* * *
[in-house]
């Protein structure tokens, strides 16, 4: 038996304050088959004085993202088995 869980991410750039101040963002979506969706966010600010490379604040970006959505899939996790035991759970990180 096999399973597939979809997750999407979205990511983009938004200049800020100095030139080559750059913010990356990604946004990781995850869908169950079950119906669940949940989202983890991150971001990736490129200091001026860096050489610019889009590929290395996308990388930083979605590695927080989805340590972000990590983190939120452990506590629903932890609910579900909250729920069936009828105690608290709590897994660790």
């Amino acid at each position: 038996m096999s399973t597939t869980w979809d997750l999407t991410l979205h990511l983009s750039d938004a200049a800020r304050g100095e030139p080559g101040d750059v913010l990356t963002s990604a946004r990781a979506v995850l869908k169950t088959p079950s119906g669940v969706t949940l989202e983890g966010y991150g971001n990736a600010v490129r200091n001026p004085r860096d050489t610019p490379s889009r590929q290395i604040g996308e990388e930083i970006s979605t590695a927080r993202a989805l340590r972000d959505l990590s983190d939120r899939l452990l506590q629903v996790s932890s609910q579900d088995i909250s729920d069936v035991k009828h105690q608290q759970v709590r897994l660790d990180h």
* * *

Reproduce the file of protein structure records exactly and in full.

[in-house]
């Protein structure tokens, strides 16, 4: 038996304050088959004085993202088995 869980991410750039101040963002979506969706966010600010490379604040970006959505899939996790035991759970990180 096999399973597939979809997750999407979205990511983009938004200049800020100095030139080559750059913010990356990604946004990781995850869908169950079950119906669940949940989202983890991150971001990736490129200091001026860096050489610019889009590929290395996308990388930083979605590695927080989805340590972000990590983190939120452990506590629903932890609910579900909250729920069936009828105690608290709590897994660790």
């Amino acid at each position: 038996m096999s399973t597939t869980w979809d997750l999407t991410l979205h990511l983009s750039d938004a200049a800020r304050g100095e030139p080559g101040d750059v913010l990356t963002s990604a946004r990781a979506v995850l869908k169950t088959p079950s119906g669940v969706t949940l989202e983890g966010y991150g971001n990736a600010v490129r200091n001026p004085r860096d050489t610019p490379s889009r590929q290395i604040g996308e990388e930083i970006s979605t590695a927080r993202a989805l340590r972000d959505l990590s983190d939120r899939l452990l506590q629903v996790s932890s609910q579900d088995i909250s729920d069936v035991k009828h105690q608290q759970v709590r897994l660790d990180h």